July 29, 2021 | By Matt Crouch, Principal, Matt Crouch Legal

In my 35 plus years as a lawyer in the conference and events sector, I have witnessed an enormous advance in the sophistication and professionalism of its participants.

Yet even now, despite the many jolts, slings and arrows that have been hurled at us by the pandemic, fires, floods and other tragedies, I still hear participants in the sector saying things like:

I’ve never had a dispute with a client or supplier, why should I review my contracts?


I do things on a handshake, and I’ve never had a problem.”

Sadly, customer loyalty is not what it used to be.  The person you are dealing with today may move on tomorrow, and may be replaced by a person who does not know of your past or sterling service, or who has their own favoured provider.

Business managers are more and more accountable to shareholders and other stakeholders; to the tax office, the ACCC, safety authorities and other government regulators. When push comes to shove, business people increasingly look for someone to blame.  We may not be as litigious as our cousins in North America, but we are catching up fast.

As a PCO or event manager, you are the ringmaster of the circus, surrounded by contracts.  Your contracts are at the core of your business and will define your relationships with clients, suppliers (including venues), sponsors, exhibitors and event attendees.

So, let’s consider what a good, well-written contract is, and what it will do for you.  A good contract, among other things:

  • Is thorough but says no more than it needs to say. Length should be purely a function of what’s needed for the “What ifs?”. Sometimes that may mean a longer document than you might expect, since conferences and events throw up a multitude of twists and turns. Liability, relationships with third parties, confidential information, intellectual property, cancellation and postponement, force majeure, termination rights – and much more – all need to be considered.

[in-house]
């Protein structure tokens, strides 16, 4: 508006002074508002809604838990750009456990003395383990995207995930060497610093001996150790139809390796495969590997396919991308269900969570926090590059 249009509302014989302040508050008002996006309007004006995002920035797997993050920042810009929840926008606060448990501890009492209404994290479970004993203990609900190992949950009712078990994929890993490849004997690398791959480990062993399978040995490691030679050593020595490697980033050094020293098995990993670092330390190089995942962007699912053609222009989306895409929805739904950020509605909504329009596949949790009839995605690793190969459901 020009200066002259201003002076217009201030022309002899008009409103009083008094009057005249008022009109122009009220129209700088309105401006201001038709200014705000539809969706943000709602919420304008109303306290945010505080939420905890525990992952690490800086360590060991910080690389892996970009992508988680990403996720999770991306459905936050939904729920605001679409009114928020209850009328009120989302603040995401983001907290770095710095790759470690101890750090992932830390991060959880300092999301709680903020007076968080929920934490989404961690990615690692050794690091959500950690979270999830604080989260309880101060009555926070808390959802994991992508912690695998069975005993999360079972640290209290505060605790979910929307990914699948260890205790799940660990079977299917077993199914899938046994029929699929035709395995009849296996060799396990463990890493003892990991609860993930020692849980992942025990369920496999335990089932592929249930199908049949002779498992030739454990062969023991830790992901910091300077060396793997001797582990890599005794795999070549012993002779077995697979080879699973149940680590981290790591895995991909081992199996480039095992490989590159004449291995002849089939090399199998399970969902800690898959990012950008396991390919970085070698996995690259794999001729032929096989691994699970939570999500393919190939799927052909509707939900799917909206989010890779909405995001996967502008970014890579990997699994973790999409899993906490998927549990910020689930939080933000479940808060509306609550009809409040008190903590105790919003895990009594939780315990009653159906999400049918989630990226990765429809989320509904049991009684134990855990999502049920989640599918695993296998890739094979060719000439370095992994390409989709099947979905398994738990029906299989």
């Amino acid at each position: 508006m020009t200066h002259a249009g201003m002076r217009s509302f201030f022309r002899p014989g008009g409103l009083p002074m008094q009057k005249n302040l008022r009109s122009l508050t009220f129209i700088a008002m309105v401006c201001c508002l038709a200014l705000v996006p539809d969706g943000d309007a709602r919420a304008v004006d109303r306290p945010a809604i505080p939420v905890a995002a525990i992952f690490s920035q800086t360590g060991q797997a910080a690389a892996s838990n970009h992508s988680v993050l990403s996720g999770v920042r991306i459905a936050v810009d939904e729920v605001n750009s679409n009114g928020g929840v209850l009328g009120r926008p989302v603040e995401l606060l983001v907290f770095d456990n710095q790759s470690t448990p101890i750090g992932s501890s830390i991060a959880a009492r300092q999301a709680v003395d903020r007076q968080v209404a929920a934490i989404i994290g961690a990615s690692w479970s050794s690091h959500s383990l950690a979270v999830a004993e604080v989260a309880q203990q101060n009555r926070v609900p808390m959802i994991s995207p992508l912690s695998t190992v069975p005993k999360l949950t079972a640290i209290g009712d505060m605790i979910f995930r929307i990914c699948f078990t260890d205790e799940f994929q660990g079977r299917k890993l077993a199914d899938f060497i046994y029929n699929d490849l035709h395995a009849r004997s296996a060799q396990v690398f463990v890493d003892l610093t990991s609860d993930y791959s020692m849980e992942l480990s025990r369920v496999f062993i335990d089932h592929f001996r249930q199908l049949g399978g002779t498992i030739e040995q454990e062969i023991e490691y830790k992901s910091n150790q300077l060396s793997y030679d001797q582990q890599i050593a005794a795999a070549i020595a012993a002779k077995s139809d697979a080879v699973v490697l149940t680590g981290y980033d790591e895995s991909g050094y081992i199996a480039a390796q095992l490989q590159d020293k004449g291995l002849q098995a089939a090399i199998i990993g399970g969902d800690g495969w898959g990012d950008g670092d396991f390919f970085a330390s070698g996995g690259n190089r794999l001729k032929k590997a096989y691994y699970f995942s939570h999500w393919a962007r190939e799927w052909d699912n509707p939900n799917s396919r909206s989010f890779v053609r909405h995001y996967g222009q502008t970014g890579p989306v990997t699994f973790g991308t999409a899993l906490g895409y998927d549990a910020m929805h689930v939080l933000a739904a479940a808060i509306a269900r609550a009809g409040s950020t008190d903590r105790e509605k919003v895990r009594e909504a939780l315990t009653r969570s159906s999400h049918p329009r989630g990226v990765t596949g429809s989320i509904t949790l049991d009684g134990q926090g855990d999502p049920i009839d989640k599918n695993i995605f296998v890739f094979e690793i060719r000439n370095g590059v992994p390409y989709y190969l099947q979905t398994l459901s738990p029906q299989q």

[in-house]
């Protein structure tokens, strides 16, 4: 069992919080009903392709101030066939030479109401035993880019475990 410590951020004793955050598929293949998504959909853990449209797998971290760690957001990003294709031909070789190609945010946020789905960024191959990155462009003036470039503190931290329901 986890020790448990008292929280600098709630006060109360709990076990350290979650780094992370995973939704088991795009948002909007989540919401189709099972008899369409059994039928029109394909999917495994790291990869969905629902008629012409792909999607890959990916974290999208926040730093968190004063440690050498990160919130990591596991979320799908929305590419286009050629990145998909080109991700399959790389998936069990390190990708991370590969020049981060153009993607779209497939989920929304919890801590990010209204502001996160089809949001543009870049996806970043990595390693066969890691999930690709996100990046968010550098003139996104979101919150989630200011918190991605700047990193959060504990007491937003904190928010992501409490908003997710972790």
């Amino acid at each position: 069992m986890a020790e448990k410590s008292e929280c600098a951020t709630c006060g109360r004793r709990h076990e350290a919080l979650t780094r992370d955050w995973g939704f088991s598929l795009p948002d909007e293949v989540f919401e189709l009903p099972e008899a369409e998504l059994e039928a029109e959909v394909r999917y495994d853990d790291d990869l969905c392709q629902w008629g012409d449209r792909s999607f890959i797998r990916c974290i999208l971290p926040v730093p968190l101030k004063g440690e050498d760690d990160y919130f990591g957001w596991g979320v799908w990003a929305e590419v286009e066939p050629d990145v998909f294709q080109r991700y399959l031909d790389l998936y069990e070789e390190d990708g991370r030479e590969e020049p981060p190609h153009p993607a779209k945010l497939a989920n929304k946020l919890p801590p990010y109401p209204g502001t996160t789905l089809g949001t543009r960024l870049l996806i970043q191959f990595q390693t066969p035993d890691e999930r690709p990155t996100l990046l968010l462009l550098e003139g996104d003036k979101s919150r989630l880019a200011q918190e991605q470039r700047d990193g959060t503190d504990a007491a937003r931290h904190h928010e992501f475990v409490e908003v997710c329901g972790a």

• Is clear and uses language that doesn’t have you constantly running for a legal dictionary. Clarity is essential – goods, services, pricing and liability should be clear – and ambiguity should be eradicated.
  • Is well set out and tells a story – with a beginning, a middle and an end. It will have plenty of white space and appropriate headings and subheadings so the reader is not confronted with a huge block of impenetrable text.
  • Strikes a reasonable and commercial balance between risk and reward.
  • Does not expose you to liability that is not covered by your insurance. For this reason, clauses that make you liable for the conduct of others, and the dreaded indemnity, should be avoided, or kept to a minimum if they are present at all.
  • Limits your liability effectively, so that you will not cop a claim that exceeds your insurance. Providing services with no limits to your liability is not only a recipe for bankruptcy, it throws the deal out of commercial balance. I always limit my liability – if I was not permitted to do so, I would want to charge a great deal more.

In essence, a good contract will manage and define the expectations of both parties – it will “protect the friendship”.

It will thus help you retain your clients, avoid costly disputes and stay out of court.  If you believe that paying a lawyer a few thousand dollars for preparing a good contract (or reviewing those that are submitted to you) is an expense you do not need, just consider the expense – potentially hundreds of thousands of dollars – that you will incur if you end up in court.  And if you lose, you will usually have to pay the other party’s legal costs as well.

So yes – a good contract is definitely worth the paper it is written on.

If you are a PCO, event manager, or other participant in the sector, and you are attending the Professional Conference Organisers Association’s national conference later this year, I will be presenting a comprehensive session on contracts – I hope to see you then.

Register for the PCOA21